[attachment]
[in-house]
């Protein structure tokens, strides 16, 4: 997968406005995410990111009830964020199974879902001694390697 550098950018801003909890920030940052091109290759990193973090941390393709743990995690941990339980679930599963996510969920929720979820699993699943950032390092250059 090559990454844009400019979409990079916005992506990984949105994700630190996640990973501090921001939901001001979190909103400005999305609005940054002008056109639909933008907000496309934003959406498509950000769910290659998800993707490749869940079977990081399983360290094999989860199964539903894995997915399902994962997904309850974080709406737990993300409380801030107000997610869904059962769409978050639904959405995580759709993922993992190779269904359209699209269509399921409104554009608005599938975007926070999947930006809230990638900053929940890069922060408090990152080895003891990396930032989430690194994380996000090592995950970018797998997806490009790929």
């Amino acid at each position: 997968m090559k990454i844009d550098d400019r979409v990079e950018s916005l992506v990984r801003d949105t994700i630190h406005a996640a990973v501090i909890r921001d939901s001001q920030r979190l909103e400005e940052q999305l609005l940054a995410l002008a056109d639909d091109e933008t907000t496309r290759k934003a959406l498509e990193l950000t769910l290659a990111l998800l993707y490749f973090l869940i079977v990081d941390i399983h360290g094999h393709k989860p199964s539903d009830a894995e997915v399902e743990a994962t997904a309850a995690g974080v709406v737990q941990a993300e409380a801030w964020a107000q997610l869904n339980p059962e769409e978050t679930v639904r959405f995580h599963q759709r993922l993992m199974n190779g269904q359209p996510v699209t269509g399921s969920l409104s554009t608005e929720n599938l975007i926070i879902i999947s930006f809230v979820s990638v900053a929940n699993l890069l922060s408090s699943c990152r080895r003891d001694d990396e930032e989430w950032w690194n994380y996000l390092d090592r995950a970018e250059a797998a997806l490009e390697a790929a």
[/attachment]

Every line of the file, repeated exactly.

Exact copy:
[in-house]
């Protein structure tokens, strides 16, 4: 997968406005995410990111009830964020199974879902001694390697 550098950018801003909890920030940052091109290759990193973090941390393709743990995690941990339980679930599963996510969920929720979820699993699943950032390092250059 090559990454844009400019979409990079916005992506990984949105994700630190996640990973501090921001939901001001979190909103400005999305609005940054002008056109639909933008907000496309934003959406498509950000769910290659998800993707490749869940079977990081399983360290094999989860199964539903894995997915399902994962997904309850974080709406737990993300409380801030107000997610869904059962769409978050639904959405995580759709993922993992190779269904359209699209269509399921409104554009608005599938975007926070999947930006809230990638900053929940890069922060408090990152080895003891990396930032989430690194994380996000090592995950970018797998997806490009790929």
């Amino acid at each position: 997968m090559k990454i844009d550098d400019r979409v990079e950018s916005l992506v990984r801003d949105t994700i630190h406005a996640a990973v501090i909890r921001d939901s001001q920030r979190l909103e400005e940052q999305l609005l940054a995410l002008a056109d639909d091109e933008t907000t496309r290759k934003a959406l498509e990193l950000t769910l290659a990111l998800l993707y490749f973090l869940i079977v990081d941390i399983h360290g094999h393709k989860p199964s539903d009830a894995e997915v399902e743990a994962t997904a309850a995690g974080v709406v737990q941990a993300e409380a801030w964020a107000q997610l869904n339980p059962e769409e978050t679930v639904r959405f995580h599963q759709r993922l993992m199974n190779g269904q359209p996510v699209t269509g399921s969920l409104s554009t608005e929720n599938l975007i926070i879902i999947s930006f809230v979820s990638v900053a929940n699993l890069l922060s408090s699943c990152r080895r003891d001694d990396e930032e989430w950032w690194n994380y996000l390092d090592r995950a970018e250059a797998a997806l490009e390697a790929a």